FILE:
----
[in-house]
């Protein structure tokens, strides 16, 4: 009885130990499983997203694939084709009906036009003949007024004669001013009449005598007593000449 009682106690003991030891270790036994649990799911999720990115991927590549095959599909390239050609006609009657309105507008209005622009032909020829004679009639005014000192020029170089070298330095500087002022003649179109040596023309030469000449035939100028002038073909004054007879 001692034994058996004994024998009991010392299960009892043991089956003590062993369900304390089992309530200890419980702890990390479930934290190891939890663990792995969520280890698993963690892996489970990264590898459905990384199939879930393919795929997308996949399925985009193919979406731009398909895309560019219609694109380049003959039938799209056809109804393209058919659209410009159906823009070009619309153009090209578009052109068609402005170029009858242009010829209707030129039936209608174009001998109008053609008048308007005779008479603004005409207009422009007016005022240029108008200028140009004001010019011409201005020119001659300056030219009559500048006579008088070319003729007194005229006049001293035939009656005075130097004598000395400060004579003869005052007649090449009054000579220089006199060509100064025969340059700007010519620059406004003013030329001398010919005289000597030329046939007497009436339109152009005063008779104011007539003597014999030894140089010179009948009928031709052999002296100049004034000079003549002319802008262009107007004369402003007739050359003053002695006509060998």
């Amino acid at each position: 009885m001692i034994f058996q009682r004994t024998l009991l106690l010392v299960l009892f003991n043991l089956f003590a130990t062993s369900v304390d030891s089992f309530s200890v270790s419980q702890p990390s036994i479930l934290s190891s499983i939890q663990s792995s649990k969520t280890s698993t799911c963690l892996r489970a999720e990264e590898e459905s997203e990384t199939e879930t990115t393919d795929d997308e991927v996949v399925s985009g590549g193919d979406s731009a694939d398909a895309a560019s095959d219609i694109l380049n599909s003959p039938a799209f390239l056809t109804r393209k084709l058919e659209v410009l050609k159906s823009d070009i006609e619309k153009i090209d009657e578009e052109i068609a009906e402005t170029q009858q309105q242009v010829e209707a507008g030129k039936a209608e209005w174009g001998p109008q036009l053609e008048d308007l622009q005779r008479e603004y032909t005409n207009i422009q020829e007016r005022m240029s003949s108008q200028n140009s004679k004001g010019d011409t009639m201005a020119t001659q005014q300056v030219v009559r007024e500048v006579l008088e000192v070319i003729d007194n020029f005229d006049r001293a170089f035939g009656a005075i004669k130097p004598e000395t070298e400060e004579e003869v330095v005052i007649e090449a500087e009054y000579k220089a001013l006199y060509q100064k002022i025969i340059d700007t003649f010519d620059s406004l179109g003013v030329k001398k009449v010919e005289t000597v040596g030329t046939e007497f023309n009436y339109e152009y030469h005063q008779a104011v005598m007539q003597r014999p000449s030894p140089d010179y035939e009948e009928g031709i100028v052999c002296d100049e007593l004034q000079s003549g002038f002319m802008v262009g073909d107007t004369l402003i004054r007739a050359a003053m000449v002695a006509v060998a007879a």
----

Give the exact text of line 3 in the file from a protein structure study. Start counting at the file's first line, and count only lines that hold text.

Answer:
């Amino acid at each position: 009885m001692i034994f058996q009682r004994t024998l009991l106690l010392v299960l009892f003991n043991l089956f003590a130990t062993s369900v304390d030891s089992f309530s200890v270790s419980q702890p990390s036994i479930l934290s190891s499983i939890q663990s792995s649990k969520t280890s698993t799911c963690l892996r489970a999720e990264e590898e459905s997203e990384t199939e879930t990115t393919d795929d997308e991927v996949v399925s985009g590549g193919d979406s731009a694939d398909a895309a560019s095959d219609i694109l380049n599909s003959p039938a799209f390239l056809t109804r393209k084709l058919e659209v410009l050609k159906s823009d070009i006609e619309k153009i090209d009657e578009e052109i068609a009906e402005t170029q009858q309105q242009v010829e209707a507008g030129k039936a209608e209005w174009g001998p109008q036009l053609e008048d308007l622009q005779r008479e603004y032909t005409n207009i422009q020829e007016r005022m240029s003949s108008q200028n140009s004679k004001g010019d011409t009639m201005a020119t001659q005014q300056v030219v009559r007024e500048v006579l008088e000192v070319i003729d007194n020029f005229d006049r001293a170089f035939g009656a005075i004669k130097p004598e000395t070298e400060e004579e003869v330095v005052i007649e090449a500087e009054y000579k220089a001013l006199y060509q100064k002022i025969i340059d700007t003649f010519d620059s406004l179109g003013v030329k001398k009449v010919e005289t000597v040596g030329t046939e007497f023309n009436y339109e152009y030469h005063q008779a104011v005598m007539q003597r014999p000449s030894p140089d010179y035939e009948e009928g031709i100028v052999c002296d100049e007593l004034q000079s003549g002038f002319m802008v262009g073909d107007t004369l402003i004054r007739a050359a003053m000449v002695a006509v060998a007879a």